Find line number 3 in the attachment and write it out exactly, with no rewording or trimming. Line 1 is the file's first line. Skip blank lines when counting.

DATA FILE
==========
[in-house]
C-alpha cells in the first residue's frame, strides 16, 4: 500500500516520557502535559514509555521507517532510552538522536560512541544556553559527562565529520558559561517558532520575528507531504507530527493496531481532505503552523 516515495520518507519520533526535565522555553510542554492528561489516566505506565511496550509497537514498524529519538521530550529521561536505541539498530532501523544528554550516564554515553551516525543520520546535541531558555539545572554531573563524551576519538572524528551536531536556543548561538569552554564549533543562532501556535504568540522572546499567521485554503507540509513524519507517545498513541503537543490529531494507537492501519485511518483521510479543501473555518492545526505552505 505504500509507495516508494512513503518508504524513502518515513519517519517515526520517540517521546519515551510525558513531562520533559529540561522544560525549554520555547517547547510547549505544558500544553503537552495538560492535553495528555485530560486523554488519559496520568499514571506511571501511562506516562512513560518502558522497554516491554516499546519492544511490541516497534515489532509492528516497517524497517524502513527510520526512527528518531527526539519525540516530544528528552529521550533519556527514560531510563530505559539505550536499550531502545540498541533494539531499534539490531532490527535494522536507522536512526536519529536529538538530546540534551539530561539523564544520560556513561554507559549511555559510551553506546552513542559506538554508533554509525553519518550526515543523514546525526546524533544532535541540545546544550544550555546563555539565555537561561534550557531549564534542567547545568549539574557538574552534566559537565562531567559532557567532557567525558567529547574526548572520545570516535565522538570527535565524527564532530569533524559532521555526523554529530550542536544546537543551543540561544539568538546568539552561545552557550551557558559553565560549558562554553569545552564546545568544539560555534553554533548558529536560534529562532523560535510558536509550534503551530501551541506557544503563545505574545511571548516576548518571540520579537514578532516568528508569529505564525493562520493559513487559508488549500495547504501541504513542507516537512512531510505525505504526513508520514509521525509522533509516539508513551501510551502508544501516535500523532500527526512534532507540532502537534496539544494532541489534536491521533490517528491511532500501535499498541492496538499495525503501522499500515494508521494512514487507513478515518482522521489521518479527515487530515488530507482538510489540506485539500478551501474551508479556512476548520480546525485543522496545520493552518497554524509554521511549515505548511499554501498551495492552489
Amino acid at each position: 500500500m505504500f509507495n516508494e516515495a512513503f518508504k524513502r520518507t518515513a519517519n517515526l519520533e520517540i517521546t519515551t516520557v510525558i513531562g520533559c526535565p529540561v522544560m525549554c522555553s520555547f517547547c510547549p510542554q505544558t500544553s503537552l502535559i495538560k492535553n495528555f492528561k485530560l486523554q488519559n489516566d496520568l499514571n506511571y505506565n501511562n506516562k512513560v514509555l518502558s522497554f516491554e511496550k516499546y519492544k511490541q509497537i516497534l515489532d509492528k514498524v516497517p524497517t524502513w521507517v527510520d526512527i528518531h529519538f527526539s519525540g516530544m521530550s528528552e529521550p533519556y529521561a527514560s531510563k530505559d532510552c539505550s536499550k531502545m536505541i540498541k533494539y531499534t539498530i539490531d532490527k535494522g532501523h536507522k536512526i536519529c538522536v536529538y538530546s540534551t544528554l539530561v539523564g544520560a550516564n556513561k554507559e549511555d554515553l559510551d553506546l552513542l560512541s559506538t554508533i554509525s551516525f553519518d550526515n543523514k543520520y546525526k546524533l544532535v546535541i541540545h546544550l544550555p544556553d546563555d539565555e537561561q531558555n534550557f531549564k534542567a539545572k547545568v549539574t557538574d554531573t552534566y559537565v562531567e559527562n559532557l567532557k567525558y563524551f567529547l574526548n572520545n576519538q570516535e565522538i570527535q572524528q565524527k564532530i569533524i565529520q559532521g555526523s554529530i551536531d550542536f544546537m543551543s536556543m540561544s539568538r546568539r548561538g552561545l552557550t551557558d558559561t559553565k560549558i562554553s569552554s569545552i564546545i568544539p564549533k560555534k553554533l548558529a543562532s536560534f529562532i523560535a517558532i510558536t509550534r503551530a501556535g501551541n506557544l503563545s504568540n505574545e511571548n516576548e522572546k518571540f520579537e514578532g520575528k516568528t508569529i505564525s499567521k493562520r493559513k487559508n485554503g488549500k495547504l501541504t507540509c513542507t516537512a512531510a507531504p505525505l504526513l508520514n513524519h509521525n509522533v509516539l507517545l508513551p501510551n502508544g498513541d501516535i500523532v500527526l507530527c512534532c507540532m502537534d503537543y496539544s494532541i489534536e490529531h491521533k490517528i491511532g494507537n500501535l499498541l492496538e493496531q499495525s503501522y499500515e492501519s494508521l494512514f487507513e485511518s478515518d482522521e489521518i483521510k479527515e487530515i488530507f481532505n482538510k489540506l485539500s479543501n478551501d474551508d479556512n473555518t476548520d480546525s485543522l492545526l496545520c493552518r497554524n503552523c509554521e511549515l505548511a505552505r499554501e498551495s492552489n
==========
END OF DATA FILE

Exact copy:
Amino acid at each position: 500500500m505504500f509507495n516508494e516515495a512513503f518508504k524513502r520518507t518515513a519517519n517515526l519520533e520517540i517521546t519515551t516520557v510525558i513531562g520533559c526535565p529540561v522544560m525549554c522555553s520555547f517547547c510547549p510542554q505544558t500544553s503537552l502535559i495538560k492535553n495528555f492528561k485530560l486523554q488519559n489516566d496520568l499514571n506511571y505506565n501511562n506516562k512513560v514509555l518502558s522497554f516491554e511496550k516499546y519492544k511490541q509497537i516497534l515489532d509492528k514498524v516497517p524497517t524502513w521507517v527510520d526512527i528518531h529519538f527526539s519525540g516530544m521530550s528528552e529521550p533519556y529521561a527514560s531510563k530505559d532510552c539505550s536499550k531502545m536505541i540498541k533494539y531499534t539498530i539490531d532490527k535494522g532501523h536507522k536512526i536519529c538522536v536529538y538530546s540534551t544528554l539530561v539523564g544520560a550516564n556513561k554507559e549511555d554515553l559510551d553506546l552513542l560512541s559506538t554508533i554509525s551516525f553519518d550526515n543523514k543520520y546525526k546524533l544532535v546535541i541540545h546544550l544550555p544556553d546563555d539565555e537561561q531558555n534550557f531549564k534542567a539545572k547545568v549539574t557538574d554531573t552534566y559537565v562531567e559527562n559532557l567532557k567525558y563524551f567529547l574526548n572520545n576519538q570516535e565522538i570527535q572524528q565524527k564532530i569533524i565529520q559532521g555526523s554529530i551536531d550542536f544546537m543551543s536556543m540561544s539568538r546568539r548561538g552561545l552557550t551557558d558559561t559553565k560549558i562554553s569552554s569545552i564546545i568544539p564549533k560555534k553554533l548558529a543562532s536560534f529562532i523560535a517558532i510558536t509550534r503551530a501556535g501551541n506557544l503563545s504568540n505574545e511571548n516576548e522572546k518571540f520579537e514578532g520575528k516568528t508569529i505564525s499567521k493562520r493559513k487559508n485554503g488549500k495547504l501541504t507540509c513542507t516537512a512531510a507531504p505525505l504526513l508520514n513524519h509521525n509522533v509516539l507517545l508513551p501510551n502508544g498513541d501516535i500523532v500527526l507530527c512534532c507540532m502537534d503537543y496539544s494532541i489534536e490529531h491521533k490517528i491511532g494507537n500501535l499498541l492496538e493496531q499495525s503501522y499500515e492501519s494508521l494512514f487507513e485511518s478515518d482522521e489521518i483521510k479527515e487530515i488530507f481532505n482538510k489540506l485539500s479543501n478551501d474551508d479556512n473555518t476548520d480546525s485543522l492545526l496545520c493552518r497554524n503552523c509554521e511549515l505548511a505552505r499554501e498551495s492552489n